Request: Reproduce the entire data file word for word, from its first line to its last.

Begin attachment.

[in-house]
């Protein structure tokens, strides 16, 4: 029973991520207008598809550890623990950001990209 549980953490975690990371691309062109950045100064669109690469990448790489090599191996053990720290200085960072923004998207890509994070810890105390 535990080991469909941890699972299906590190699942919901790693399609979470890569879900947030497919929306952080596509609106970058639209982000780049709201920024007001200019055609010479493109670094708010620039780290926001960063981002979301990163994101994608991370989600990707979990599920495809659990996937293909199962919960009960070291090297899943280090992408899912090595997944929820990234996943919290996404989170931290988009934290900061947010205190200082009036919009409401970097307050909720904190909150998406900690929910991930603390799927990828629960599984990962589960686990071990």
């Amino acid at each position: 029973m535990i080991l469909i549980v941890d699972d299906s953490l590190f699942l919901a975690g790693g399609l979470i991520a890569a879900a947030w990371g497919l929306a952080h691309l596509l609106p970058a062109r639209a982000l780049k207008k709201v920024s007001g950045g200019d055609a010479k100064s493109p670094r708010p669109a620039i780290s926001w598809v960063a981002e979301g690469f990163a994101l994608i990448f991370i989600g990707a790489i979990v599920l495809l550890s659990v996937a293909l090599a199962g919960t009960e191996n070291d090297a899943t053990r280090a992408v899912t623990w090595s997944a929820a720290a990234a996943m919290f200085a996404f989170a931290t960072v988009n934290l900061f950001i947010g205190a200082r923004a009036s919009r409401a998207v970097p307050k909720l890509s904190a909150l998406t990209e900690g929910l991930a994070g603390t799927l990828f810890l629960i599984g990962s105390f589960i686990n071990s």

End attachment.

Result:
[in-house]
């Protein structure tokens, strides 16, 4: 029973991520207008598809550890623990950001990209 549980953490975690990371691309062109950045100064669109690469990448790489090599191996053990720290200085960072923004998207890509994070810890105390 535990080991469909941890699972299906590190699942919901790693399609979470890569879900947030497919929306952080596509609106970058639209982000780049709201920024007001200019055609010479493109670094708010620039780290926001960063981002979301990163994101994608991370989600990707979990599920495809659990996937293909199962919960009960070291090297899943280090992408899912090595997944929820990234996943919290996404989170931290988009934290900061947010205190200082009036919009409401970097307050909720904190909150998406900690929910991930603390799927990828629960599984990962589960686990071990």
């Amino acid at each position: 029973m535990i080991l469909i549980v941890d699972d299906s953490l590190f699942l919901a975690g790693g399609l979470i991520a890569a879900a947030w990371g497919l929306a952080h691309l596509l609106p970058a062109r639209a982000l780049k207008k709201v920024s007001g950045g200019d055609a010479k100064s493109p670094r708010p669109a620039i780290s926001w598809v960063a981002e979301g690469f990163a994101l994608i990448f991370i989600g990707a790489i979990v599920l495809l550890s659990v996937a293909l090599a199962g919960t009960e191996n070291d090297a899943t053990r280090a992408v899912t623990w090595s997944a929820a720290a990234a996943m919290f200085a996404f989170a931290t960072v988009n934290l900061f950001i947010g205190a200082r923004a009036s919009r409401a998207v970097p307050k909720l890509s904190a909150l998406t990209e900690g929910l991930a994070g603390t799927l990828f810890l629960i599984g990962s105390f589960i686990n071990s």